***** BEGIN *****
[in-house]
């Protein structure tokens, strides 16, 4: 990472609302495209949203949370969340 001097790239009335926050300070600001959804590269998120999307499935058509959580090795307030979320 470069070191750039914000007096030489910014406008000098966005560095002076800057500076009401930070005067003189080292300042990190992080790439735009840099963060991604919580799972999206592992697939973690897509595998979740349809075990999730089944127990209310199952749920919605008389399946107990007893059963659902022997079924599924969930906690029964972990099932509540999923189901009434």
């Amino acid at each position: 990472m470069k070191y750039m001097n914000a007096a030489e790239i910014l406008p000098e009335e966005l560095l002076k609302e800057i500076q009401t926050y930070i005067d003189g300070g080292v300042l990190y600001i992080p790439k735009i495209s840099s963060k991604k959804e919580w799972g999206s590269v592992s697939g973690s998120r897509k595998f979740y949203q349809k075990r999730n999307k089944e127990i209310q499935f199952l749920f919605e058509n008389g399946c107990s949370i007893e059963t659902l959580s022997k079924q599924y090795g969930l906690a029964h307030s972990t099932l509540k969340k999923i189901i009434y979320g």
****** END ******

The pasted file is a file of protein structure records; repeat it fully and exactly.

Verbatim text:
[in-house]
């Protein structure tokens, strides 16, 4: 990472609302495209949203949370969340 001097790239009335926050300070600001959804590269998120999307499935058509959580090795307030979320 470069070191750039914000007096030489910014406008000098966005560095002076800057500076009401930070005067003189080292300042990190992080790439735009840099963060991604919580799972999206592992697939973690897509595998979740349809075990999730089944127990209310199952749920919605008389399946107990007893059963659902022997079924599924969930906690029964972990099932509540999923189901009434």
């Amino acid at each position: 990472m470069k070191y750039m001097n914000a007096a030489e790239i910014l406008p000098e009335e966005l560095l002076k609302e800057i500076q009401t926050y930070i005067d003189g300070g080292v300042l990190y600001i992080p790439k735009i495209s840099s963060k991604k959804e919580w799972g999206s590269v592992s697939g973690s998120r897509k595998f979740y949203q349809k075990r999730n999307k089944e127990i209310q499935f199952l749920f919605e058509n008389g399946c107990s949370i007893e059963t659902l959580s022997k079924q599924y090795g969930l906690a029964h307030s972990t099932l509540k969340k999923i189901i009434y979320g």